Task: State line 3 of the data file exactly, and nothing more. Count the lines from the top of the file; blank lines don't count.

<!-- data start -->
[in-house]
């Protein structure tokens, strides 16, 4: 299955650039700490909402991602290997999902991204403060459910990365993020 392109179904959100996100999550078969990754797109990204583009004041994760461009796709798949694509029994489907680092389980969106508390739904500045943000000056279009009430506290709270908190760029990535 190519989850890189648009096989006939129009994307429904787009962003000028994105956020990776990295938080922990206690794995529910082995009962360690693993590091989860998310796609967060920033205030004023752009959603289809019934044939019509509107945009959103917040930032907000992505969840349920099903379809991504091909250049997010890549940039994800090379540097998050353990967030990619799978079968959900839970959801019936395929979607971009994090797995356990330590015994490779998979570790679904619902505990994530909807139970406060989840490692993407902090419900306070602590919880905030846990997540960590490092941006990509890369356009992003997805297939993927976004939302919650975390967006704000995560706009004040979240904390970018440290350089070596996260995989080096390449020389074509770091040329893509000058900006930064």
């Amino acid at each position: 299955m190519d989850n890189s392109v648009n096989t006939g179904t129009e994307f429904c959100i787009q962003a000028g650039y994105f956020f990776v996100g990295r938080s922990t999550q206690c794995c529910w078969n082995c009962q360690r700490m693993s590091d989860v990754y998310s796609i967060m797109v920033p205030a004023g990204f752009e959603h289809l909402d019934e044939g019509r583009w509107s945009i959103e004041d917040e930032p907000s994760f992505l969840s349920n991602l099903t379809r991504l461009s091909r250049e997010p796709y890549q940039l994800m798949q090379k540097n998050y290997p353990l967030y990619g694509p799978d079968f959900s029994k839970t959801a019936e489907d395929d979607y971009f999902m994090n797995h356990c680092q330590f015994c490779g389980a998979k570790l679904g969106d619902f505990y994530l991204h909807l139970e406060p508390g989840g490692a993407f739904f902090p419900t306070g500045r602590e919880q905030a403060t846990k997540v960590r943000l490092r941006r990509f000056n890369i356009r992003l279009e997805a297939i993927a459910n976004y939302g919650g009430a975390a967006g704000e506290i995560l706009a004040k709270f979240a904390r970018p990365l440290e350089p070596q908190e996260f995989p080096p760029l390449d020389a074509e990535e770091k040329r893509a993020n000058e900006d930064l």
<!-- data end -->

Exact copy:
């Amino acid at each position: 299955m190519d989850n890189s392109v648009n096989t006939g179904t129009e994307f429904c959100i787009q962003a000028g650039y994105f956020f990776v996100g990295r938080s922990t999550q206690c794995c529910w078969n082995c009962q360690r700490m693993s590091d989860v990754y998310s796609i967060m797109v920033p205030a004023g990204f752009e959603h289809l909402d019934e044939g019509r583009w509107s945009i959103e004041d917040e930032p907000s994760f992505l969840s349920n991602l099903t379809r991504l461009s091909r250049e997010p796709y890549q940039l994800m798949q090379k540097n998050y290997p353990l967030y990619g694509p799978d079968f959900s029994k839970t959801a019936e489907d395929d979607y971009f999902m994090n797995h356990c680092q330590f015994c490779g389980a998979k570790l679904g969106d619902f505990y994530l991204h909807l139970e406060p508390g989840g490692a993407f739904f902090p419900t306070g500045r602590e919880q905030a403060t846990k997540v960590r943000l490092r941006r990509f000056n890369i356009r992003l279009e997805a297939i993927a459910n976004y939302g919650g009430a975390a967006g704000e506290i995560l706009a004040k709270f979240a904390r970018p990365l440290e350089p070596q908190e996260f995989p080096p760029l390449d020389a074509e990535e770091k040329r893509a993020n000058e900006d930064l």